Weinbiet's Secco Rosé is a sparkler made from the obscure German grape, Dornfelder. No, Dornfelder is not the kid from high school who started the Computer Club. It is a popular German grape that is related to Pinot Noir. This bottle of bubbly is dry and fruity, with just a touch of residual sugar.
Notorious Pink comes from Southern France and is made from 100% Grenache. It isn't as mouth searingly dry as some French rosés, but it's meant as a fun wine to enjoy outdoors with friends. Flavors of bannana and strawberry domainate with some citrus on the finish.
Stop by this Saturday and see just how different these rosés are!
What wine pairs with breaking up?
So I read an article in the New York Times recently called The Stuff of Broken Dreams http://www.nytimes.com/2016/07/07/fashion/museum-of-broken-relationships-los-angeles.html?_r=0 about a Museum in Los Angeles that displays the leftover relics from failed relationships. The owner of this museum talked about the future of breaking up. He predicted buying "Breakup Insurance" where you would call a number if you broke up and "someone will come and get you in a car, take you to a bar, buy you a drink and spend two hours talking with you".
This got me thinking, if I were the person you called on your "Breakup Insurance" number, what wine would I serve you to make you feel better? What do you serve with heartbreak?
Here are five factors to look for in wine following a breakup.
1. High Alcohol. Let’s be honest, the reason we are drinking here is to numb the pain. Just like Aspirin for a headache, get an "Extra Strength" wine with more of the active ingredient.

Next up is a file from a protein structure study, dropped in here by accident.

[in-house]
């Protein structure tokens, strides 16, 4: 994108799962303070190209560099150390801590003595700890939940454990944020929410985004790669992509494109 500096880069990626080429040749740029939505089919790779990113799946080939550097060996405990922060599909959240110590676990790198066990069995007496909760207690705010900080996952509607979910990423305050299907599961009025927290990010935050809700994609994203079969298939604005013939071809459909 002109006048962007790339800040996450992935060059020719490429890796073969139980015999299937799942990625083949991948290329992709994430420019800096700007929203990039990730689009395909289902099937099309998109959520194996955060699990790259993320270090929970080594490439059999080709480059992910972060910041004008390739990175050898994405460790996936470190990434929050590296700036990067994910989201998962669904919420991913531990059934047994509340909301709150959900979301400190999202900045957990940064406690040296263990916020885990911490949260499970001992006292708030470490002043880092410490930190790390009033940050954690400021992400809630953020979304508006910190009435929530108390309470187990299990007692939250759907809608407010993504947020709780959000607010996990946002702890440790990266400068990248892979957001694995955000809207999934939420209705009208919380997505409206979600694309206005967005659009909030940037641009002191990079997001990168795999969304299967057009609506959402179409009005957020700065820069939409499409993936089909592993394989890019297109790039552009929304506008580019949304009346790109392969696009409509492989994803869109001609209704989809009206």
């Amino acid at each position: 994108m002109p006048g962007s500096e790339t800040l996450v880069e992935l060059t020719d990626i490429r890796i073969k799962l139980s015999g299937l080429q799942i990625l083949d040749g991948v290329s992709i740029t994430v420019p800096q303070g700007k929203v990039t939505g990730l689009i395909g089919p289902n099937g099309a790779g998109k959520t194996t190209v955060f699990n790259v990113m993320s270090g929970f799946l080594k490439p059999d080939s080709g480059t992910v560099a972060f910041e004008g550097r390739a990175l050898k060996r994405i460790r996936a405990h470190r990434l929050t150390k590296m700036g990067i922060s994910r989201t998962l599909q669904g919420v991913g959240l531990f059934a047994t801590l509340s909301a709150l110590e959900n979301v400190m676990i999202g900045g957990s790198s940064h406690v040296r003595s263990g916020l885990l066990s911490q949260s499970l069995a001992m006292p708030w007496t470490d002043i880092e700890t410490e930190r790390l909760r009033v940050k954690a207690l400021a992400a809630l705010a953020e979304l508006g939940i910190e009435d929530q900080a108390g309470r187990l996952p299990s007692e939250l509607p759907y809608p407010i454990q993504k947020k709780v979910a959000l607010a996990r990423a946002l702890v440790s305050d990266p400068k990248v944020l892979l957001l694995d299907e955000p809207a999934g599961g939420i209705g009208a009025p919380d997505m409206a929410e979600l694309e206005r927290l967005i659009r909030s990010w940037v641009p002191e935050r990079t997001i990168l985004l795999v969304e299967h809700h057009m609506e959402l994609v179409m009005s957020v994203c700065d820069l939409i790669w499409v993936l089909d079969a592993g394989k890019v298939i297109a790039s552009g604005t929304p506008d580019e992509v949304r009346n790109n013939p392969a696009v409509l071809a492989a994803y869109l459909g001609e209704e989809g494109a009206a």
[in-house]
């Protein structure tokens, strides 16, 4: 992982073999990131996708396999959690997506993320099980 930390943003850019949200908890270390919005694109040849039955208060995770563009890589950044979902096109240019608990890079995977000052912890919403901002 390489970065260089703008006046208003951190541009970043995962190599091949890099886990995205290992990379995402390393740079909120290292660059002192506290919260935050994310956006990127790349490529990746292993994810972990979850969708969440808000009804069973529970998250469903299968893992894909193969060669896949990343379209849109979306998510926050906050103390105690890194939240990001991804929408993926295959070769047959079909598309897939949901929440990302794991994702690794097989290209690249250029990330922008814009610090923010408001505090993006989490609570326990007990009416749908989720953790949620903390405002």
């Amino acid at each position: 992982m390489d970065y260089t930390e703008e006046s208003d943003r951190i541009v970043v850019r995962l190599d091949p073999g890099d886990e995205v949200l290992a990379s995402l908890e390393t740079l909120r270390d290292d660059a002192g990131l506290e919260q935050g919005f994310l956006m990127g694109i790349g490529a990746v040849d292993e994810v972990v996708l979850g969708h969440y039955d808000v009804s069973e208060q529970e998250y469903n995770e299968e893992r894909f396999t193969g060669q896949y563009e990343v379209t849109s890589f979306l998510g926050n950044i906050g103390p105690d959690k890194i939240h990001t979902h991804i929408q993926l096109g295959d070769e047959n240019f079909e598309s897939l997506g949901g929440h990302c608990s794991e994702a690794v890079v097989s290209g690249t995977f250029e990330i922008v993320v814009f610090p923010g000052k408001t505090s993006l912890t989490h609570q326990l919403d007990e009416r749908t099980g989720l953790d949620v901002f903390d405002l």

2. Low Cost. This isn't the time to buy a really incredible, complex, multifaceted wine. I'm not suggesting you buy rot-gut, but don't waste your money on a really nice bottle of wine. You won't appreciate all of the nuances and complexities. Get something $20 or under in my opinion. This also leaves more money to buy multiple bottles.
3. Low in Acid. I love wines that are incredibly tart. I'm very comfortable at about 9.5 on the pucker scale. But while the searing acidity may make my food taste twice as good, this isn't the time for that wine, you’ve had enough acid in your day already. You will be drinking a lot of this bottle, and likely on its own, and that much acidity can make your teeth hurt and your stomach feel sour. Opt for one from a warmer climate, like California, Argentina, or Australia that will have less of a harsh, acidic flavor.
4. Fruit-Forward. While I love wines that taste like dirt, this isn't the time for that either. Reach instead for a big, rich, fruity wine that will comfort you like wrapping yourself in a warm blanket. Fruity wines are made to fly solo without any food so it's a great choice for a night like this. Now is the time for a rich, hedonistic, indulgent wine like Zinfandel, Merlot, Syrah, or Chardonnay.
5. Drink Your Favorite. Go for a classic wine that you love, whatever that is. Whether it’s Moscato, Muscadine or White Zinfandel, choose a wine that comforts you and makes you happy. This is not a time to worry about the expectations of your friends or what Robert Parker thought of the wine. If it makes you happy, this is the night for it.
I think the wine that best fits all of these factors is hot climate California Zinfandel. It's high in alcohol, low in acid and tannins, rich fruity and easy drinking. If you don't want to over think it, try a Zinfandel from Lodi.